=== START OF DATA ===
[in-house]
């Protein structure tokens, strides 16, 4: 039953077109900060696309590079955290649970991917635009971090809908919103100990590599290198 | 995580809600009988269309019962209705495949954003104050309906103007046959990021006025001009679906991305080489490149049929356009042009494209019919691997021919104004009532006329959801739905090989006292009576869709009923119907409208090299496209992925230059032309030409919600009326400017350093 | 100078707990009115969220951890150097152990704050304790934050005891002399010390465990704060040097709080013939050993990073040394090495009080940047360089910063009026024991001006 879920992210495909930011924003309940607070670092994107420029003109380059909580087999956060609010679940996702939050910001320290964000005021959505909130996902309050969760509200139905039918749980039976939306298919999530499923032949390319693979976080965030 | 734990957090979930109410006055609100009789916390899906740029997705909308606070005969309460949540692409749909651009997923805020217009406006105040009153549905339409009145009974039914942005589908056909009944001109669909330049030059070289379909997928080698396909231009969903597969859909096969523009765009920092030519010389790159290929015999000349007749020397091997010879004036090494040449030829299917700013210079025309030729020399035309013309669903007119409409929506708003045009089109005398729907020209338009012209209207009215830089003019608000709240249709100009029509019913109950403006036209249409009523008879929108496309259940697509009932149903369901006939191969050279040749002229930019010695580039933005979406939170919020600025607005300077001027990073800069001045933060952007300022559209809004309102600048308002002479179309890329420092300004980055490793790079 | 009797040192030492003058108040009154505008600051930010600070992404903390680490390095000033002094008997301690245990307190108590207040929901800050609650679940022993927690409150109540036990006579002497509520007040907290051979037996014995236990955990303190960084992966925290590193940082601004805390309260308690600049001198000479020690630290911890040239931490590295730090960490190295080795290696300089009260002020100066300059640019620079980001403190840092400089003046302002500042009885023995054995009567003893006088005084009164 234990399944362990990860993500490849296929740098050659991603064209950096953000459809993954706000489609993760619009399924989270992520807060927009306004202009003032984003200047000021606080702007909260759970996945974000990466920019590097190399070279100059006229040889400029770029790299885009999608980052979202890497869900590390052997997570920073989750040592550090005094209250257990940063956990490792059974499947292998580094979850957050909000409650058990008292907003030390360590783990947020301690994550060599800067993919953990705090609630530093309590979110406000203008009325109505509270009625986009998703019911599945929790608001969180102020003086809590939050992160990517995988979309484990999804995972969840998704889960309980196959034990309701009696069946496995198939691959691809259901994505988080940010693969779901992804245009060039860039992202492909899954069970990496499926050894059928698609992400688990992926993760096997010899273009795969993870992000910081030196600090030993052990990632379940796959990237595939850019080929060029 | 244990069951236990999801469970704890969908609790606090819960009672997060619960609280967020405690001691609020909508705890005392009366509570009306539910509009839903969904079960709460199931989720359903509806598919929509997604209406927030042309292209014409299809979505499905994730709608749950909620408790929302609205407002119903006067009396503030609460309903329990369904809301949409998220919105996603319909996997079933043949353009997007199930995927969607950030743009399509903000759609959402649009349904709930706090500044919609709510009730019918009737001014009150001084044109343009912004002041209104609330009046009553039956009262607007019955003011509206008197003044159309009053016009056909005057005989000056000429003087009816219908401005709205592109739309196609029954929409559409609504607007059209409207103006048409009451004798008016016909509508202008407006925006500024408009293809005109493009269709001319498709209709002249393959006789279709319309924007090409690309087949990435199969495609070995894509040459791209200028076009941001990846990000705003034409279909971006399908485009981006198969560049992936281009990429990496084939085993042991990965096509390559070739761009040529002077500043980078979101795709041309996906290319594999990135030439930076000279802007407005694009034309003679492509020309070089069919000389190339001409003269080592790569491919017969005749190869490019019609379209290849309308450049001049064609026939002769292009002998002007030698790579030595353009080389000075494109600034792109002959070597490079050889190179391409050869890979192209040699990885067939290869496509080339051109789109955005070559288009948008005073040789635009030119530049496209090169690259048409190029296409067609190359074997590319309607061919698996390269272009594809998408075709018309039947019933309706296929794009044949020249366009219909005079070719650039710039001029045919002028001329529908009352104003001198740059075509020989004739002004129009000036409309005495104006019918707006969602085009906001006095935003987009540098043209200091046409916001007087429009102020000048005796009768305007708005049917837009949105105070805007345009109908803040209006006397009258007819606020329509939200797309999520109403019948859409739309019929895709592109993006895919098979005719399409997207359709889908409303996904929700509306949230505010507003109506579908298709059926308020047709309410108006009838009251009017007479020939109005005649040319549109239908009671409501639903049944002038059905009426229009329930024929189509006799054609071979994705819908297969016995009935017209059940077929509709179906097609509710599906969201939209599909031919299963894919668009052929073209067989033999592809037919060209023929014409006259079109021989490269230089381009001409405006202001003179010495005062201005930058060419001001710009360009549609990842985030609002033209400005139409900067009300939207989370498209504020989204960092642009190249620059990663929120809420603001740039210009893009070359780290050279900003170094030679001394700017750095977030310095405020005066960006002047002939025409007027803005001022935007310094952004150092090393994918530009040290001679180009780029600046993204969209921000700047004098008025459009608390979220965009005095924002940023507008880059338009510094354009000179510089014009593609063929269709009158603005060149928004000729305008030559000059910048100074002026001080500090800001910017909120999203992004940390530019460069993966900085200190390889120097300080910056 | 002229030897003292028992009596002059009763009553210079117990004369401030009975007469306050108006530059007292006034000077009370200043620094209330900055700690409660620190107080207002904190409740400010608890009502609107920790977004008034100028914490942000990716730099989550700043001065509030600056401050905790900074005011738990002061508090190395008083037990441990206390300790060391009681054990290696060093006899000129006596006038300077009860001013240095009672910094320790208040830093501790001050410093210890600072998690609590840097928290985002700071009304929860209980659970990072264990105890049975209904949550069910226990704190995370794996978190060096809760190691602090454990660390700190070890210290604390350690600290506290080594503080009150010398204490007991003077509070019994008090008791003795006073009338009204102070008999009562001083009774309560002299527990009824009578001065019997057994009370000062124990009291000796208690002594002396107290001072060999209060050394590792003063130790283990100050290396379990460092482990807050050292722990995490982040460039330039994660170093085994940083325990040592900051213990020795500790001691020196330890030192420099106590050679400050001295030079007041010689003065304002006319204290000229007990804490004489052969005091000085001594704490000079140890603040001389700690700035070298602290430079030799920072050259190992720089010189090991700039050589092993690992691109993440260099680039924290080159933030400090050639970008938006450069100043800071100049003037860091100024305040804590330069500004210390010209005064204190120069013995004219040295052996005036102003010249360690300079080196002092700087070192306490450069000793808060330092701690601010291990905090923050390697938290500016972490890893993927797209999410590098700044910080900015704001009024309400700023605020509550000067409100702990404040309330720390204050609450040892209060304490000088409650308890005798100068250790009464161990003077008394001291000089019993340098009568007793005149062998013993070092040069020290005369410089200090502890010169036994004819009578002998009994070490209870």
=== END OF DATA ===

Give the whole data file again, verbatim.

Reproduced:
[in-house]
């Protein structure tokens, strides 16, 4: 039953077109900060696309590079955290649970991917635009971090809908919103100990590599290198 | 995580809600009988269309019962209705495949954003104050309906103007046959990021006025001009679906991305080489490149049929356009042009494209019919691997021919104004009532006329959801739905090989006292009576869709009923119907409208090299496209992925230059032309030409919600009326400017350093 | 100078707990009115969220951890150097152990704050304790934050005891002399010390465990704060040097709080013939050993990073040394090495009080940047360089910063009026024991001006 879920992210495909930011924003309940607070670092994107420029003109380059909580087999956060609010679940996702939050910001320290964000005021959505909130996902309050969760509200139905039918749980039976939306298919999530499923032949390319693979976080965030 | 734990957090979930109410006055609100009789916390899906740029997705909308606070005969309460949540692409749909651009997923805020217009406006105040009153549905339409009145009974039914942005589908056909009944001109669909330049030059070289379909997928080698396909231009969903597969859909096969523009765009920092030519010389790159290929015999000349007749020397091997010879004036090494040449030829299917700013210079025309030729020399035309013309669903007119409409929506708003045009089109005398729907020209338009012209209207009215830089003019608000709240249709100009029509019913109950403006036209249409009523008879929108496309259940697509009932149903369901006939191969050279040749002229930019010695580039933005979406939170919020600025607005300077001027990073800069001045933060952007300022559209809004309102600048308002002479179309890329420092300004980055490793790079 | 009797040192030492003058108040009154505008600051930010600070992404903390680490390095000033002094008997301690245990307190108590207040929901800050609650679940022993927690409150109540036990006579002497509520007040907290051979037996014995236990955990303190960084992966925290590193940082601004805390309260308690600049001198000479020690630290911890040239931490590295730090960490190295080795290696300089009260002020100066300059640019620079980001403190840092400089003046302002500042009885023995054995009567003893006088005084009164 234990399944362990990860993500490849296929740098050659991603064209950096953000459809993954706000489609993760619009399924989270992520807060927009306004202009003032984003200047000021606080702007909260759970996945974000990466920019590097190399070279100059006229040889400029770029790299885009999608980052979202890497869900590390052997997570920073989750040592550090005094209250257990940063956990490792059974499947292998580094979850957050909000409650058990008292907003030390360590783990947020301690994550060599800067993919953990705090609630530093309590979110406000203008009325109505509270009625986009998703019911599945929790608001969180102020003086809590939050992160990517995988979309484990999804995972969840998704889960309980196959034990309701009696069946496995198939691959691809259901994505988080940010693969779901992804245009060039860039992202492909899954069970990496499926050894059928698609992400688990992926993760096997010899273009795969993870992000910081030196600090030993052990990632379940796959990237595939850019080929060029 | 244990069951236990999801469970704890969908609790606090819960009672997060619960609280967020405690001691609020909508705890005392009366509570009306539910509009839903969904079960709460199931989720359903509806598919929509997604209406927030042309292209014409299809979505499905994730709608749950909620408790929302609205407002119903006067009396503030609460309903329990369904809301949409998220919105996603319909996997079933043949353009997007199930995927969607950030743009399509903000759609959402649009349904709930706090500044919609709510009730019918009737001014009150001084044109343009912004002041209104609330009046009553039956009262607007019955003011509206008197003044159309009053016009056909005057005989000056000429003087009816219908401005709205592109739309196609029954929409559409609504607007059209409207103006048409009451004798008016016909509508202008407006925006500024408009293809005109493009269709001319498709209709002249393959006789279709319309924007090409690309087949990435199969495609070995894509040459791209200028076009941001990846990000705003034409279909971006399908485009981006198969560049992936281009990429990496084939085993042991990965096509390559070739761009040529002077500043980078979101795709041309996906290319594999990135030439930076000279802007407005694009034309003679492509020309070089069919000389190339001409003269080592790569491919017969005749190869490019019609379209290849309308450049001049064609026939002769292009002998002007030698790579030595353009080389000075494109600034792109002959070597490079050889190179391409050869890979192209040699990885067939290869496509080339051109789109955005070559288009948008005073040789635009030119530049496209090169690259048409190029296409067609190359074997590319309607061919698996390269272009594809998408075709018309039947019933309706296929794009044949020249366009219909005079070719650039710039001029045919002028001329529908009352104003001198740059075509020989004739002004129009000036409309005495104006019918707006969602085009906001006095935003987009540098043209200091046409916001007087429009102020000048005796009768305007708005049917837009949105105070805007345009109908803040209006006397009258007819606020329509939200797309999520109403019948859409739309019929895709592109993006895919098979005719399409997207359709889908409303996904929700509306949230505010507003109506579908298709059926308020047709309410108006009838009251009017007479020939109005005649040319549109239908009671409501639903049944002038059905009426229009329930024929189509006799054609071979994705819908297969016995009935017209059940077929509709179906097609509710599906969201939209599909031919299963894919668009052929073209067989033999592809037919060209023929014409006259079109021989490269230089381009001409405006202001003179010495005062201005930058060419001001710009360009549609990842985030609002033209400005139409900067009300939207989370498209504020989204960092642009190249620059990663929120809420603001740039210009893009070359780290050279900003170094030679001394700017750095977030310095405020005066960006002047002939025409007027803005001022935007310094952004150092090393994918530009040290001679180009780029600046993204969209921000700047004098008025459009608390979220965009005095924002940023507008880059338009510094354009000179510089014009593609063929269709009158603005060149928004000729305008030559000059910048100074002026001080500090800001910017909120999203992004940390530019460069993966900085200190390889120097300080910056 | 002229030897003292028992009596002059009763009553210079117990004369401030009975007469306050108006530059007292006034000077009370200043620094209330900055700690409660620190107080207002904190409740400010608890009502609107920790977004008034100028914490942000990716730099989550700043001065509030600056401050905790900074005011738990002061508090190395008083037990441990206390300790060391009681054990290696060093006899000129006596006038300077009860001013240095009672910094320790208040830093501790001050410093210890600072998690609590840097928290985002700071009304929860209980659970990072264990105890049975209904949550069910226990704190995370794996978190060096809760190691602090454990660390700190070890210290604390350690600290506290080594503080009150010398204490007991003077509070019994008090008791003795006073009338009204102070008999009562001083009774309560002299527990009824009578001065019997057994009370000062124990009291000796208690002594002396107290001072060999209060050394590792003063130790283990100050290396379990460092482990807050050292722990995490982040460039330039994660170093085994940083325990040592900051213990020795500790001691020196330890030192420099106590050679400050001295030079007041010689003065304002006319204290000229007990804490004489052969005091000085001594704490000079140890603040001389700690700035070298602290430079030799920072050259190992720089010189090991700039050589092993690992691109993440260099680039924290080159933030400090050639970008938006450069100043800071100049003037860091100024305040804590330069500004210390010209005064204190120069013995004219040295052996005036102003010249360690300079080196002092700087070192306490450069000793808060330092701690601010291990905090923050390697938290500016972490890893993927797209999410590098700044910080900015704001009024309400700023605020509550000067409100702990404040309330720390204050609450040892209060304490000088409650308890005798100068250790009464161990003077008394001291000089019993340098009568007793005149062998013993070092040069020290005369410089200090502890010169036994004819009578002998009994070490209870």